We could avoid this problem by abandoning the simple Humean theory. Instead of saying that only desires can motivate us, we could include beliefs too. Being rational might mean something like doing whatever realises your desires but is not believed to be immoral. So take someone who believes that it is wrong to murder people, but desires to kill you. He would be irrational if he hits you on the head with a spade because, although his actions realised his desires, they contradicted his beliefs about what is immoral.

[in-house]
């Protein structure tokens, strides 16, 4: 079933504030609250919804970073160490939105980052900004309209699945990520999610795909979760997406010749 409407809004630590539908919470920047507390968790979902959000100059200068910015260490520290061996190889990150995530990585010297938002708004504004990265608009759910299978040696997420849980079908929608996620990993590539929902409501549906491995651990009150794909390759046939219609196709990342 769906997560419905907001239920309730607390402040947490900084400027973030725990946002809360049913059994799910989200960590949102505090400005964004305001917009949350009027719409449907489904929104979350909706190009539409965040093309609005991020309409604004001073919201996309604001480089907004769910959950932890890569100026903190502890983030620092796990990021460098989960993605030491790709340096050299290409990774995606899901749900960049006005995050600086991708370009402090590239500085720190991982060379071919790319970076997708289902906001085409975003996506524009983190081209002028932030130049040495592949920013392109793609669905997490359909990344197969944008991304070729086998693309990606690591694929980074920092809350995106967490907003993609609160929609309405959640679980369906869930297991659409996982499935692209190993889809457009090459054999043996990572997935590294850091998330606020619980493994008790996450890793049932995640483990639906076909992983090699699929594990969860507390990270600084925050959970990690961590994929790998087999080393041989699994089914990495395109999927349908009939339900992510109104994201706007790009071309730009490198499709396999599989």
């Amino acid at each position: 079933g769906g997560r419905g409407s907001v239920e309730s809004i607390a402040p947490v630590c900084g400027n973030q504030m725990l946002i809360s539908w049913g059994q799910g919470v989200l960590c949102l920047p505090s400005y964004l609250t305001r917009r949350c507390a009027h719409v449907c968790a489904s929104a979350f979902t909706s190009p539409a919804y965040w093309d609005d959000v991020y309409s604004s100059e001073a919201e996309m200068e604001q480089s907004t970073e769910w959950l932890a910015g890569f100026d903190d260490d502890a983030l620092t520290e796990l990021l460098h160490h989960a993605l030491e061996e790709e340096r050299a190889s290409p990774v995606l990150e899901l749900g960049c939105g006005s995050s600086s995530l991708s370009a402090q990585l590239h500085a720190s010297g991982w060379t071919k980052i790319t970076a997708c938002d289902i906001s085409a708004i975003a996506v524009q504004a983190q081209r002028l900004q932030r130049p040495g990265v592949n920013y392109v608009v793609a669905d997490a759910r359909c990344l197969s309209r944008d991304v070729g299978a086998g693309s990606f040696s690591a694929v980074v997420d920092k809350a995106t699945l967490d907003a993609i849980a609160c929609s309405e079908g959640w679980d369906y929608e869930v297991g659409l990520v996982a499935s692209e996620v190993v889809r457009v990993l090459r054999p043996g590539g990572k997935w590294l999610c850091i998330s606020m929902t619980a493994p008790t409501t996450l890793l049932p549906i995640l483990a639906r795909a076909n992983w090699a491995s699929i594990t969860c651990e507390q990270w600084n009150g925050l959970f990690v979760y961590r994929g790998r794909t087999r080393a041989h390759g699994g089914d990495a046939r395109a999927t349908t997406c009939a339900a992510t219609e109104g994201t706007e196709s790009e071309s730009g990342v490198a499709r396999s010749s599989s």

But if someone had Jump’s starting point, then this option would collapse the whole project into circularity. We would have been led down the following path: the definition of immorality involves voluntariness, which in turn involves rationality, which itself involves the notion of beliefs about immorality, and the whole thing becomes a circle. We were offered a definition of immorality which in turn used the notion of immorality.

Thus, Jump is left with a dilemma: either tacitly include the notion of immorality in the definition of rationality, leading to circularity, or stick with Humeanism, and the problem of immoral desires.

6. Final thought